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Daily aspirin advice debunked

3/6/2012
Ever since the 1988 research that suggested that some high risk patients who took daily aspirin had fewer heart attacks, drug companies that make and market aspirin have tried hard to convince people that “an aspirin a day keeps the heart attack away.” While the researchers of the original study never recommended the once-a-day aspirin regimen, the pharmaceutical industry immediately began a massive press release campaign that distorted the research report. The press releases at the time gave the impression that the daily aspirin was a sure-fire way to prevent heart attacks. The news was picked up by most newspapers and even medical doctors began “prescribing” aspirin as a preventive measure. Thanks in part to this deceptive marketing campaign, Americans take more than 25 million aspirin tablets every day, despite the fact that:
* 1,600 children die each year from allergic reactions to aspirin;* patients with blockage of arteries to the brain are three times more likely to have a stroke if they are taking aspirin;* dyspepsia and gastrointestinal hemorrhage occur in 31% of those taking 300 mgs. of aspirin per day;* even low doses of aspirin can increase the risk of brain hemorrhage; and* other side effects can include anemia, bleeding ulcers, confusion and dizziness, and numerous other problems.
A new study confirms the risk of aspirin and says that the supposed “benefits” don’t apply to most people. In fact, according to the authors, people without a history of cardiovascular disease (such as heart attack or stroke) are unlikely to benefit from a regular dose of aspirin, given the associated risk of internal bleeding. The research, published in the Archives of Internal Medicine, January 9, 2012, is the largest study to date on the effects of aspirin in people without established cardiovascular conditions.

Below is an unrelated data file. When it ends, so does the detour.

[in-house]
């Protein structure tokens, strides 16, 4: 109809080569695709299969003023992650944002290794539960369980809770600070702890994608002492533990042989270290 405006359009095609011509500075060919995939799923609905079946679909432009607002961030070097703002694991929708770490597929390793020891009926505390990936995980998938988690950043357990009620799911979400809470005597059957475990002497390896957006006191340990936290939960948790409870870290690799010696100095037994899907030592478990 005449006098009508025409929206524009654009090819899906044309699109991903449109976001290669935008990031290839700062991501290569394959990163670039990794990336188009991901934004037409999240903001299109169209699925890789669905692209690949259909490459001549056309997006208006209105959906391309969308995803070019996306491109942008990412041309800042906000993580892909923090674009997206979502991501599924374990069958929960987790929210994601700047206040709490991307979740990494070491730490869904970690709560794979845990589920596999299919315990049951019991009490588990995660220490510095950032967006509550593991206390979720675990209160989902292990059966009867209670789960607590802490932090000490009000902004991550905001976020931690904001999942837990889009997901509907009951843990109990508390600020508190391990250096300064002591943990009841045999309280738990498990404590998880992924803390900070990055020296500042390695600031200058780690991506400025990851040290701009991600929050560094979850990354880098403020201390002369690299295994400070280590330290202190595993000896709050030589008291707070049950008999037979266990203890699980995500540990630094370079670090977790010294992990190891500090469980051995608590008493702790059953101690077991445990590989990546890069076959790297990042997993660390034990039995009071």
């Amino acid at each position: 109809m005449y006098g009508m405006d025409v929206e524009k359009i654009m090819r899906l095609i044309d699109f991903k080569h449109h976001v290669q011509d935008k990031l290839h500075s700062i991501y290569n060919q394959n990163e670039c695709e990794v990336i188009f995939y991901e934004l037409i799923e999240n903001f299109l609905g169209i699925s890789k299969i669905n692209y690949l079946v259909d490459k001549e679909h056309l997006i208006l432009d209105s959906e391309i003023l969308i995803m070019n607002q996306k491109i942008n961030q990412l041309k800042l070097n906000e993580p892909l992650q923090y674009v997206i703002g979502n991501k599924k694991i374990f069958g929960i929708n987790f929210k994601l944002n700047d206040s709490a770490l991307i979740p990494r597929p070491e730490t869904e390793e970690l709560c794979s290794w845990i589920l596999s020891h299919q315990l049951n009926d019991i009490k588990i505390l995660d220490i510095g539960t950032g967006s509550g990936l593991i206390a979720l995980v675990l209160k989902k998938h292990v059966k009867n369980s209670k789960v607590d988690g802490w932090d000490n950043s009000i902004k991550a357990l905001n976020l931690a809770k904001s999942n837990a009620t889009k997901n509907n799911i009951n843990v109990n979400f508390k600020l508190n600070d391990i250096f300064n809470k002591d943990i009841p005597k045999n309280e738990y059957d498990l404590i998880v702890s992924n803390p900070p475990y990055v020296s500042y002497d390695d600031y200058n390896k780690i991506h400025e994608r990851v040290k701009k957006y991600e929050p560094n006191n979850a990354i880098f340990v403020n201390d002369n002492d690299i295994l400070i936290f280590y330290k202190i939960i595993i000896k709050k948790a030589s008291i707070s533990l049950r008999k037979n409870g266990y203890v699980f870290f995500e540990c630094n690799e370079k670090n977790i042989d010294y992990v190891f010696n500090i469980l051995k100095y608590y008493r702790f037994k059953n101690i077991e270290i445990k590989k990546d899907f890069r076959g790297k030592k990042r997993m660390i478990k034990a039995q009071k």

Researchers from Professor Kausik Ray’s group at St George’s, University of London investigated the drug’s effectiveness in primary prevention and the prevalence of side effects. They also assessed whether aspirin had any impact on the risk of death from cancer among people considered at risk of cardiovascular disease. They analyzed data from nine clinical trials involving more than 100,000 participants without a history of cardiovascular disease. Half of the participants took aspirin and half took a placebo. The average participant in the aspirin arm of these trials took aspirin for about six years.
The researchers found that aspirin in conventional daily or alternate day doses reduced the risk of total cardiovascular disease events by just 10% – and this was largely due to a reduction in non-fatal heart attacks. It did not result in a reduction in other cardiovascular disease events, including death from heart attack or fatal or non-fatal stroke. The study also showed that this benefit was almost entirely offset by a 30% increase in risk of life-threatening or debilitating internal bleeding events. This means that while one cardiovascular disease event was averted for every 120 people treated with aspirin for about six years, one in 73 people suffered from potentially significant bleeding during the same period.
The lead author of the report, Dr. Rao Seshasai, said the evidence that aspirin may prevent future cardiovascular disease events in people with established heart attacks or strokes is indisputable.
“However, the benefits of aspirin in those individuals not known to have these conditions are far more modest than previously believed and, in fact, aspirin treatment may potentially result in considerable harm due to major bleeding.” Dr. Seshasai added: “There is an enormous interest in understanding the role of aspirin in cancer prevention. No evidence of benefit was found in the studies reviewed, but more research is needed given these were only of six years in duration.”